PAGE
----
To follow Jesus, the crucified Lord, a stumbling block to Jews and foolishness to Gentiles (1 Corinthians 1:23), implies the renunciation of every form of power in order to live in solidarity with those who are most poor, most despised, the least of the least. Those who are not taken into account, who only know the pain of the cross, who experience so many crosses … these persons are able to discover Christ who suffers in them and with them. Even more importantly, these individuals are able to open themselves to the light of the Resurrection and to the experience of living as children of God.

To follow Jesus, Jesus crucified, means that we begin to understand that success is not one of the names of God [40] and therefore in our vocation and service we are not asked to maintain some degree of effectiveness but rather we are invited to remain faithful . [41].

If the true sign of the Christian is the cross, then it is only right that the commitment formulated by Louise should be made real: to choose the life of Jesus Crucified as the model of our lives to that his resurrection may be a means for glory for us in eternity. In order to live in this way, I thought that I must often reflect on his example (SWLM:732 [A.21b]).

The experience of encountering Christ in the poor and of serving the poor as member of Jesus

Let us love the One who is all love, wrote Saint Louise as she contemplated Christ nailed to the cross and then understood that serving those persons who are poor is a response of love to the One who is love (SWLM:827-829 [A27]): Let us then apply ourselves diligently to the corporal and spiritual service of the sick poor for the love of Jesus Crucified (SWLM:515 [L.531b]).

All of one’s service should be filled with this Love: I hope that your gratitude will place you in the disposition necessary to receive the graces you need to serve your sick poor in a spirit of gentleness and great compassion, in imitation of Our Lord who acted in this way … it is not enough to have good intentions or for our wills to be inclined to do good solely for the love of God, because, when we received the commandment to love God with all our heart, we also received a second commandment which is love our neighbor. In order to do this we must give good example (SWLM; 434-435 [L.383]).

In October 1646 Louise wrote to the Sisters in Nantes: Do you read your Rule and the obligations of your duties? Do you say your evening and morning prayers for the sick as well as the Benedicite and Grace at meals? Do you provide towels at the beds of the sick? Do you maintain their cleanliness? Especially, my dear Sisters, do you have a great love for their salvation? It is this in particular that our good God expects of you (SWLM:182 [L.160]). I have always been amazed by this letter and the close relationship that Louise establishes between union with God, serving the poor, unity, and civility in the midst of the community. For Louise these are not distinct realities: prayer, service of the poor, concern for corporal and spiritual needs, communion … all of these flow from the same experience and make the following of Jesus Christ, the crucified Lord, a living reality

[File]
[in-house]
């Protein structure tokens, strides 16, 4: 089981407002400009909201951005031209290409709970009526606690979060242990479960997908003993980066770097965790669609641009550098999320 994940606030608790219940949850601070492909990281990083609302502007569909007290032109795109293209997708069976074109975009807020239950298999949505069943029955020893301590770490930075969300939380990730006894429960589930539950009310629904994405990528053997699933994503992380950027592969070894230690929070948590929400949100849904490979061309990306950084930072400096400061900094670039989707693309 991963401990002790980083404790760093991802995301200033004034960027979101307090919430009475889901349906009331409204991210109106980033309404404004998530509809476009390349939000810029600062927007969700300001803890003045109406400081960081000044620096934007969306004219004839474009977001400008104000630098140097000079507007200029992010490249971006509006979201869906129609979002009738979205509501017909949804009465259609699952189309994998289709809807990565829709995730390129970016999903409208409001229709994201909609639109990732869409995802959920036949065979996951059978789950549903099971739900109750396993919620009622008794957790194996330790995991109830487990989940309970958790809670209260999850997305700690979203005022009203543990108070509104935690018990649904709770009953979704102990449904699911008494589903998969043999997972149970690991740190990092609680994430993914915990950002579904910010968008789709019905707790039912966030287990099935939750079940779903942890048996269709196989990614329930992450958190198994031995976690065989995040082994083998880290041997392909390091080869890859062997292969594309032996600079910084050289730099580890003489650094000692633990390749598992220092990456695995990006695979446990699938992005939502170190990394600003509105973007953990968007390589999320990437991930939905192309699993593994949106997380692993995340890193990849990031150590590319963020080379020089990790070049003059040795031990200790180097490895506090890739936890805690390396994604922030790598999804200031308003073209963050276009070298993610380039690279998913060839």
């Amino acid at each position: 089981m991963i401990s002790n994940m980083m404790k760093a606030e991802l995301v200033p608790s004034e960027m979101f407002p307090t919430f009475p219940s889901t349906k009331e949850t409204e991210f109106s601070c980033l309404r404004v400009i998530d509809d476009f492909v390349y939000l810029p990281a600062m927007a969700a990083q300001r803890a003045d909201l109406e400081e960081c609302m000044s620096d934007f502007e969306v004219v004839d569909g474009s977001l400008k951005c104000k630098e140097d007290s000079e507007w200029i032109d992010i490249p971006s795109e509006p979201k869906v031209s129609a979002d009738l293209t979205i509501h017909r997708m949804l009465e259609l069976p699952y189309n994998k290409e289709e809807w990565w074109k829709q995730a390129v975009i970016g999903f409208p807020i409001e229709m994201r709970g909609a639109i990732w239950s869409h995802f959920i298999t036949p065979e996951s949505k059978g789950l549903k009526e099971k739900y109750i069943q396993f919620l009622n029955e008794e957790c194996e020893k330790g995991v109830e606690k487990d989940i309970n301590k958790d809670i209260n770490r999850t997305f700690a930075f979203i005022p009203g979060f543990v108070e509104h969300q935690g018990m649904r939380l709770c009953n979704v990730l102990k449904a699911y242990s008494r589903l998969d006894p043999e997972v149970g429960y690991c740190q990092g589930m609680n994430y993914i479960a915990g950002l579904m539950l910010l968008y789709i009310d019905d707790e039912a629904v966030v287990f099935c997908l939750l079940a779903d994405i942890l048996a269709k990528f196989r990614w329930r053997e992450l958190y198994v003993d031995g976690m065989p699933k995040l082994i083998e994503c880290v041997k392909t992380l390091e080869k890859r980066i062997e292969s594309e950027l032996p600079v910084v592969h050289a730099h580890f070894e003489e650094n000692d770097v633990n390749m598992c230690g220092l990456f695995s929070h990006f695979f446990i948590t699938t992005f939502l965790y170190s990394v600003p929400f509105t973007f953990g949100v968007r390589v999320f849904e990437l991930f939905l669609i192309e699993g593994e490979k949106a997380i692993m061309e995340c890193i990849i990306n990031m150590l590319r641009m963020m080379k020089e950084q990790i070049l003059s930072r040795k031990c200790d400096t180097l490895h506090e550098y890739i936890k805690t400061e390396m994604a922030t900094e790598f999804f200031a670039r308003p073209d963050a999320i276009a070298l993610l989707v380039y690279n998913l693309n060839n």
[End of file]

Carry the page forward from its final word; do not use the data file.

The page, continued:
Since Jesus Christ, the crucified Lord, wanted to become the least, then the poor of this world and those who are considered the least in this world are in reality members of Jesus Christ and they are also our masters. We find in Louise’s correspondence and writings many expressions that point out the fact that we encounter Christ in the poor and that we serve Christ when we serve the poor: members of Jesus (SWLM:6 [L.1]), our masters (SWLM:12 [L.43]), poor creatures whom God wants to consider as his own members (SWLM:17 [L.9]), our beloved masters (SWLM:36 [L.426]), souls redeemed by the blood of the Son of God (SWLM:50 [L.41]), our beloved masters, the beloved members of Jesus Christ (SWLM:81 [L.547]), our beloved masters, the members of Jesus Christ (SWLM: [L.104b]), in their person we serve our Lord (SWLM:314 [L.276]), members of Jesus Christ (SWLM:409 [L.389]), persons redeemed by the blood of the Son of God (SWLM:421 [L.367]), members of Jesus Christ and our masters (SWLM:468 [L.424]).

In light of discovering the poor as members of Jesus Christ we can understand how Louise did not hesitate to consecrate her life to serving the poor. As she served the poor she did not neglect to formation of the Daughters of Charity … it was this that gave meaning to her life and her vocation.

Thus we state here that the very heart of Vincentian spirituality is composed of the following: living in communion and solidarity with the least of this world, serving Christ in the poor, revealing the love of God to those who suffer, establishing relationships with and listening to our more unfortunate brothers and sisters. Indeed today our following of Jesus Christ becomes credible through our option for those men and women who are most poor.